Machpelah Cemetery (Queens)

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Coordinates: 40°41′38″N 73°53′11″W / 40.69389°N 73.88639°W / 40.69389; -73.88639

Machpelah Cemetery, Glendale

Machpelah Cemetery is a Jewish cemetery located within the Cemetery Belt in Glendale, Queens, in the U.S. state of New York. It is the final resting place of magician Harry Houdini, his brother Theodore Hardeen, his mother, father, grandfather, four other brothers, and a sister.[1]

It is accessible by the New York City Subway's J train via the Cypress Hills station and the B13 New York City Bus.

Houdini's grave[edit]

During October 1969, the 43rd anniversary of Houdini's death was celebrated on Halloween by The Spellbinder, the Society of American Magicians.[2] Among the members of the society's New York Chapter were one-hundred Long Island Magicians, who went to Houdini's grave at Machpelah Cemetery to hold memorial services for the famed escape artist.[2]

Although born Erich Weiss, he changed his name to Harry Houdini at the age of 17. He chose this name because admired the French magician Robert Houdin.[1] There were rumors concerning that there was a secret compartment at Houdini's grave in Queens.[1] In addition, some people believe this cemetery, near Houdini grave, holds a secret compartment: this compartment, revealed by a hidden device, was said to be where dark secrets are waiting to be discovered.[1] Magic historian and Houdini biographer Milbourne Christopher, during an interview, said he did not believe that such a compartment existed and that Houdini would never communicate from beyond the grave; then he said that it might be possible.[1]

The Machpaleh Cemetery was visited by many figures. David Copperfield, perhaps the world's best-known contemporary magician, paid his respects at Harry Houdini's grave site.[3] Furthermore, Copperfield donated $15,000 to the Society of American Magicians in order to help undo an act of vandalism which desecrated several graves, along with Houdini's, after speaking with the Society of American Magician's Chairman John Bohannon.[3] Along with Copperfield's donation, the escape artist James Randi donated $2,000, and $8,000 were donated from magicians all over the world; these donations paid for the replacement of two granite benches that were vandalized in 1993 and for casting a permanent Houdini bust.[3]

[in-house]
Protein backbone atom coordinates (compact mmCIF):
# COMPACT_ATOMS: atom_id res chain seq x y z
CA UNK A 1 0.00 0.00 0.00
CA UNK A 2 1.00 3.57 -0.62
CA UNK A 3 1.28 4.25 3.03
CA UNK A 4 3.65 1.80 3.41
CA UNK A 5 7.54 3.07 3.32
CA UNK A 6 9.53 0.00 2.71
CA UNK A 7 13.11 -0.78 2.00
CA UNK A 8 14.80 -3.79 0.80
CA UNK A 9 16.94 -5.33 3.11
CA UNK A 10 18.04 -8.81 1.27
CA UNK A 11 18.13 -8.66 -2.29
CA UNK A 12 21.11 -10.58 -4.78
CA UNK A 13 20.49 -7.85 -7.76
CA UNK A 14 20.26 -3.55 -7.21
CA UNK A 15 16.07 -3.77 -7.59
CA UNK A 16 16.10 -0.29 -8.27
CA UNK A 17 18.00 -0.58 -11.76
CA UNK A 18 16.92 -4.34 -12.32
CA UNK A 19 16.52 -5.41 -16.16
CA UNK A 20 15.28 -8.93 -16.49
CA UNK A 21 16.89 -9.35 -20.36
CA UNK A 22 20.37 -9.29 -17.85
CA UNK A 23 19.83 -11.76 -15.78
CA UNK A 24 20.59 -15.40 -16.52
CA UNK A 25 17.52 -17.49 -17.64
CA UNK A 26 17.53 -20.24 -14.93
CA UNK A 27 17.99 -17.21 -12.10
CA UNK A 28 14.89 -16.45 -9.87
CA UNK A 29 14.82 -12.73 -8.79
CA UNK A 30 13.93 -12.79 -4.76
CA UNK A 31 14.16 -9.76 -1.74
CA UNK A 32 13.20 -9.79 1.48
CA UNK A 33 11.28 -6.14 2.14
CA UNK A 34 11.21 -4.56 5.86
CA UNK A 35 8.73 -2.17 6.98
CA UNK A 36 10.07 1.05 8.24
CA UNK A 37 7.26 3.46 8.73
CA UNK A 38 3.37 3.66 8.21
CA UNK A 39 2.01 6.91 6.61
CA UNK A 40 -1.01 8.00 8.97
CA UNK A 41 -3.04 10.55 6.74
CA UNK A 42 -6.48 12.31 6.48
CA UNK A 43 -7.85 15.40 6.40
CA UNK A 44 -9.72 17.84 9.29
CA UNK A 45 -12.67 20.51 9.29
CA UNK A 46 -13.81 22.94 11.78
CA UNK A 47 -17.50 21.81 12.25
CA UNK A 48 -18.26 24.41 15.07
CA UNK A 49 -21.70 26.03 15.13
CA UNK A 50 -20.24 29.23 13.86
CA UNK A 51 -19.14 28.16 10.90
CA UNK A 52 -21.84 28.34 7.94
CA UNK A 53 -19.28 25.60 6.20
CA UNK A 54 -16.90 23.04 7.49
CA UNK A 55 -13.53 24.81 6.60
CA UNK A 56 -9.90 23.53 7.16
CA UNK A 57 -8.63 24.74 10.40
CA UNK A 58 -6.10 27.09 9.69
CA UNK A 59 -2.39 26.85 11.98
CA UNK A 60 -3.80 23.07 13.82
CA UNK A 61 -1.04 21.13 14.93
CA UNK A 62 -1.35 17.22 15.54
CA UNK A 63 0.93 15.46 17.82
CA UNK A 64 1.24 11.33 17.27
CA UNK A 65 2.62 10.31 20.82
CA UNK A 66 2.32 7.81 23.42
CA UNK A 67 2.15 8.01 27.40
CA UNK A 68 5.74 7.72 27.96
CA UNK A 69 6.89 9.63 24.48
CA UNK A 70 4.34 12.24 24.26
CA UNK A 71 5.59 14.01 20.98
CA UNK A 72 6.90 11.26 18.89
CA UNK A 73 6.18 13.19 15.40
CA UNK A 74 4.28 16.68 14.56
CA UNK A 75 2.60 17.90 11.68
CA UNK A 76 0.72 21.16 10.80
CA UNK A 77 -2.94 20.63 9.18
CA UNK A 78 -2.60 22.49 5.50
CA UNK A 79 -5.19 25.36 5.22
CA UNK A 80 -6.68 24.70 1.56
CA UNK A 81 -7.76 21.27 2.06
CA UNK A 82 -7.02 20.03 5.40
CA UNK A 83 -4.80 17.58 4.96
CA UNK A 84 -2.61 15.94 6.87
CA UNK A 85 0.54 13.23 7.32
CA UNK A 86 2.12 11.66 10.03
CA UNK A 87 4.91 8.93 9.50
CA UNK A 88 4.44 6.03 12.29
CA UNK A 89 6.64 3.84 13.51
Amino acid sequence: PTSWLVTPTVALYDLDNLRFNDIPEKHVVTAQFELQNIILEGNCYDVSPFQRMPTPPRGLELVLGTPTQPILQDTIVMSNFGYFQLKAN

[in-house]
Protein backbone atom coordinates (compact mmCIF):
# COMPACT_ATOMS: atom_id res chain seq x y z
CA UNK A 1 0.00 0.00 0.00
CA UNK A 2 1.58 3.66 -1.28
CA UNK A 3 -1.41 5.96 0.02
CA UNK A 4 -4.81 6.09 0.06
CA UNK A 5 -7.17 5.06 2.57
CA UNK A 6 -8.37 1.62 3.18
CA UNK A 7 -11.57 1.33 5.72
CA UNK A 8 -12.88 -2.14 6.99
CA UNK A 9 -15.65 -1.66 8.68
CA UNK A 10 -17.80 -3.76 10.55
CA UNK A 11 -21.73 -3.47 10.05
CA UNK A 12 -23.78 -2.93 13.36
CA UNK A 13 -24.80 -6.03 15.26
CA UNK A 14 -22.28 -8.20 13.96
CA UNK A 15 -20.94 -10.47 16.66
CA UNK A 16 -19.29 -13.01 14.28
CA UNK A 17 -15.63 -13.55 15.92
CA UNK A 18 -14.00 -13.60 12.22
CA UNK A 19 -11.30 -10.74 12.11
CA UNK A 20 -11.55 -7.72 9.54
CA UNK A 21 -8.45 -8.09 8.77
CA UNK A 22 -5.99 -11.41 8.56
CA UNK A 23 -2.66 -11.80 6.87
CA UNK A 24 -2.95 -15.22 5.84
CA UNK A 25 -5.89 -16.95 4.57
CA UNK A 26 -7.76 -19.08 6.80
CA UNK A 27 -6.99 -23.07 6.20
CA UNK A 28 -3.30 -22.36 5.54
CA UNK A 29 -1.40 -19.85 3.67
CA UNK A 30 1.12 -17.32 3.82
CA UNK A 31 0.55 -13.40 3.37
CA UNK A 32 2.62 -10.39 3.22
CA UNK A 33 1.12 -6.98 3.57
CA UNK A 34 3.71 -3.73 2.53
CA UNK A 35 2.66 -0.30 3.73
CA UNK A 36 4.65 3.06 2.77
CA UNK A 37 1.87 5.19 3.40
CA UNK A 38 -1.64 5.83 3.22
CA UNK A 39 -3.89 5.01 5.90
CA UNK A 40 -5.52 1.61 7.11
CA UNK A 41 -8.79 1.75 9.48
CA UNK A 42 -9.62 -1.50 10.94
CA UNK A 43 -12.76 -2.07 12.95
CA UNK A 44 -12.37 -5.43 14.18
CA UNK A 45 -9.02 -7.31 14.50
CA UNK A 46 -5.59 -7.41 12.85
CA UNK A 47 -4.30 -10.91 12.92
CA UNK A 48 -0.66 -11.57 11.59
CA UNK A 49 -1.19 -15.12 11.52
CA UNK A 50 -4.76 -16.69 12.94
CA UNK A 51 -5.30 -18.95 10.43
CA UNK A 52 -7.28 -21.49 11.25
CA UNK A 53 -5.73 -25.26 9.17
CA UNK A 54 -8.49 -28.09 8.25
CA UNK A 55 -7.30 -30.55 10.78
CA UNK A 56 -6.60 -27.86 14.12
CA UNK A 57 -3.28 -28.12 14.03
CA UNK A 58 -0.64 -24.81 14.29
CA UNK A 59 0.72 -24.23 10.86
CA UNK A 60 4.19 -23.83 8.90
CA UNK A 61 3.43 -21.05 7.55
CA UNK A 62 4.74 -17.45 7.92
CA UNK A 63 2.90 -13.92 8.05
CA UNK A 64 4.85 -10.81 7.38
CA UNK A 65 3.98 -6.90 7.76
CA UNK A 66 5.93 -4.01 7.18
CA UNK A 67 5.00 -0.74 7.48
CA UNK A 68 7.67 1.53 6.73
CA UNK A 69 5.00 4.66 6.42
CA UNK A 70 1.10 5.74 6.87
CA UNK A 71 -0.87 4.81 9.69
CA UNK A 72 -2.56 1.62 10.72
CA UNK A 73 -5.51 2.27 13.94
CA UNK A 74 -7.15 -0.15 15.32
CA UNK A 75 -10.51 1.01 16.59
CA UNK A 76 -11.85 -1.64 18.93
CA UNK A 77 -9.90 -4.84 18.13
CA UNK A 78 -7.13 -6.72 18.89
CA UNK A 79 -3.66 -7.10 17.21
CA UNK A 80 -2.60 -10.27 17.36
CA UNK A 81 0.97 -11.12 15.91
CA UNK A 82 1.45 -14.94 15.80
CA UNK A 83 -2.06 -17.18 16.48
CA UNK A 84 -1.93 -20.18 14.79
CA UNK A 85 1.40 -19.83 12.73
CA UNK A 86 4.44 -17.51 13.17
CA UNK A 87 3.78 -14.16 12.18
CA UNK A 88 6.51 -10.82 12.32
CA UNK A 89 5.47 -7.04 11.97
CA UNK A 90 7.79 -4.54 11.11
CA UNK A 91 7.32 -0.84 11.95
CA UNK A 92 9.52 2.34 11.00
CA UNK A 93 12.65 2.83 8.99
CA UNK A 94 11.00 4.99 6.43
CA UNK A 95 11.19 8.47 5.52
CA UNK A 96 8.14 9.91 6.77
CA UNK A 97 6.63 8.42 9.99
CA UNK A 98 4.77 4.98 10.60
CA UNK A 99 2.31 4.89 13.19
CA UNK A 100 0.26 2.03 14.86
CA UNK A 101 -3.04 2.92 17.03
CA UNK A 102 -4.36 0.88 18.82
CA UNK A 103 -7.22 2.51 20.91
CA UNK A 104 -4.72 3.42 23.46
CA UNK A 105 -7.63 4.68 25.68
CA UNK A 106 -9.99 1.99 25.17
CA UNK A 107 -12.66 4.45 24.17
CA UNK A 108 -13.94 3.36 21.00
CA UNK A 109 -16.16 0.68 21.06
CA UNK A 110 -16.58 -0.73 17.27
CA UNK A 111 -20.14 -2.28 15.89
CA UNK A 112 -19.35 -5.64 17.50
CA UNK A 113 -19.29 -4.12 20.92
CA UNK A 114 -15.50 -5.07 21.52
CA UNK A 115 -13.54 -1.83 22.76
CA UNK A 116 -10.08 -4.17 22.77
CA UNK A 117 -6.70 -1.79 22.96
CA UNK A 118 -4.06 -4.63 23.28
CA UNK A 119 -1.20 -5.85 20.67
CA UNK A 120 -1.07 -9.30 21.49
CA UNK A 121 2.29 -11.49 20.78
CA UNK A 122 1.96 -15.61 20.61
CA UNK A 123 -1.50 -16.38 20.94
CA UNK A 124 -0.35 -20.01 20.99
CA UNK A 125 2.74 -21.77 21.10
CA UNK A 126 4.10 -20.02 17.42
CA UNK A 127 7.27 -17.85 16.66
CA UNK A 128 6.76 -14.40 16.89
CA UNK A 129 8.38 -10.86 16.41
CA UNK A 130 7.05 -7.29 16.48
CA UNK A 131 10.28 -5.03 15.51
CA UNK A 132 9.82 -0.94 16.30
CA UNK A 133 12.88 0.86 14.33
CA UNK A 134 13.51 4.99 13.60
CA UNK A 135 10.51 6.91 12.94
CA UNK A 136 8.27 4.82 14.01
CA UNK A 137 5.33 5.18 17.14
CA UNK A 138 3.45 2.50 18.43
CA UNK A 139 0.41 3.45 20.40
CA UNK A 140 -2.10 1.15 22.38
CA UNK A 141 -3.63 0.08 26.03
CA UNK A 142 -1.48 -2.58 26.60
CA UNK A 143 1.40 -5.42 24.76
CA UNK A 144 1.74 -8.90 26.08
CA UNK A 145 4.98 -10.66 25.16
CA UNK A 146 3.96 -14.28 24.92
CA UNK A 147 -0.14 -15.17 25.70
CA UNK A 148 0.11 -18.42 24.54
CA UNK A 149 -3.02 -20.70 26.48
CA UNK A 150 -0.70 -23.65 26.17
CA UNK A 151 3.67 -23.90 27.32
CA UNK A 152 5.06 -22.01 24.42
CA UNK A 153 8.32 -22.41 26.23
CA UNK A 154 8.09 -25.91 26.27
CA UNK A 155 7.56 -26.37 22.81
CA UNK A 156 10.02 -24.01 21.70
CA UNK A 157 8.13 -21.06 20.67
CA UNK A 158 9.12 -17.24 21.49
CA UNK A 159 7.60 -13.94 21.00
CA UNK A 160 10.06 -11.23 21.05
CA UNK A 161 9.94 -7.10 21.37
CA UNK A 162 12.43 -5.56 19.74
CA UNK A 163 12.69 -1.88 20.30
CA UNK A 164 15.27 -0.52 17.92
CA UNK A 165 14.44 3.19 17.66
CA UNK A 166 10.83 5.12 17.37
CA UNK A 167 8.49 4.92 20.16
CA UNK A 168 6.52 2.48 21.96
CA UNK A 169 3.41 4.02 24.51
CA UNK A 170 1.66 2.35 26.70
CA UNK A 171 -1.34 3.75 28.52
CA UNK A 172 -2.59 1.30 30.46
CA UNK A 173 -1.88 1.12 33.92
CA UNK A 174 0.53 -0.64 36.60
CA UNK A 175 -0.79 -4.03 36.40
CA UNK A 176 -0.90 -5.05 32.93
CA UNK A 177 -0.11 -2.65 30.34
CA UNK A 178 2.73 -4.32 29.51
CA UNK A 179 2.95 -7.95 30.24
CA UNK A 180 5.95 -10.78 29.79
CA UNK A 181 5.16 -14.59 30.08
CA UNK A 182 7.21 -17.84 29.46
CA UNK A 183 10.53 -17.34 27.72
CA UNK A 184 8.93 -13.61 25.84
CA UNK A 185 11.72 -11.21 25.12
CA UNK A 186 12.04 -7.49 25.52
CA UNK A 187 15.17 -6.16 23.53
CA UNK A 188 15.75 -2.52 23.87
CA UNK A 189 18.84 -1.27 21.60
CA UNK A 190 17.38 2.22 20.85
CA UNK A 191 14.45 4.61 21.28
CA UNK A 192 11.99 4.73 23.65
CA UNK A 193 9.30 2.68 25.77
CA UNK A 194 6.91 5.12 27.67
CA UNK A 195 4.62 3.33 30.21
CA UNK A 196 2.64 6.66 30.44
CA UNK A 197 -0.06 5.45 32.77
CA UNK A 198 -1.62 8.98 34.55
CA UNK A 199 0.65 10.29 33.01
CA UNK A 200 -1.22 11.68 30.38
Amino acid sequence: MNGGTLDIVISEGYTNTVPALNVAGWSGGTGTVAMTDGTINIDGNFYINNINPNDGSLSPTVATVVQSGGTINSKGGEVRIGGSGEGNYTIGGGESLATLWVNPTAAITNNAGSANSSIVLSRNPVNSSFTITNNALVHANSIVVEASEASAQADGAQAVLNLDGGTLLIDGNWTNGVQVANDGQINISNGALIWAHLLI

George Schindler, the dean of the Society of American Magicians, said his group had stopped contributing money toward the maintenance of the site in recent years.[4] "[Cemetery administrator] David Jacobson sends us a bill for upkeep every year but we never pay it."[5] "The Society of American Magicians never paid the cemetery for any restoration of the Houdini family plot in my tenure since 1988," Jacobson said. The money came from the dwindling funds of the Machpelah Cemetery, he said.

The Society of American Magicians performed a "broken wand" ritual on October 31, 1996, the anniversary of Houdini's death.[6] This ritual in which a "magic wand" is broken symbolizes the end of the magician's power.[6]

The granite monuments of Houdini's sister, Gladys, and brother, Leopold, are missing. Some members of the society say they believe that Jacobson has hidden them, or worse, sold them off to collectors. "I have them," Jacobson has said. "They are broken."[6] The Houdini grave site is no longer cared for by the Society of American Magicians, but by The Houdini Museum in Scranton, Pennsylvania.[4]

A bust of Harry Houdini was smashed or stolen four times from his family plot at Machpelah between 1975 and 1993.[7] The Society of American Magicians gave up trying to replace it. Houdini was president of this society at the time of his death in 1926.[7] On September 27, 2011, a group from the Harry Houdini Museum in Scranton secretly installed a reproduction of the bust, made from durable statuary cement.[7] Among the group were Dorothy Dietrich and Dick Brookz, museum directors, and retired escape artist Stephen Moore.[7] The officials of the cemetery and The Society, despite the unorthodox approach, stated they were pleased with the result.[7] "When someone offers to repair something that's broken — in a charitable spirit — any cemetery would be thrilled," Jacobson cemetery director said.[7]


  1. ^ a b c d e Bohannon, John. "Off the Beaten Track: the Mystery of Houdini's Grave". Newsday. October 27, 1985.
  2. ^ a b Dyer, Michael. "Magicians Will Visit Houdini Grave Oct. 31". Long Island Press. October 19, 1969.
  3. ^ a b c Hahn, Avital Louria. "Magic Moment: Homage to Houdini by present-day prestidigitator".Newsday. December 21, 1996.
  4. ^ a b Dunlap, David W. (October 24, 2011). "Houdini Returns". The New York Times. Retrieved October 24, 2011.
  5. ^ Kilgannon, Corey (October 31, 2008). "Houdini's Final Trick, a Tidy Grave". The New York Times. Retrieved October 31, 2008.
  6. ^ a b c LeDuff, Charlie (November 24, 1996). "Houdinis' Plot Is Cleared Up, and Then Thickens". The New York Times. Retrieved May 2, 2016.
  7. ^ a b c d e f Dunlap, David W. "Houdini Returns (Of Course)". The New York Times. October 25, 2011.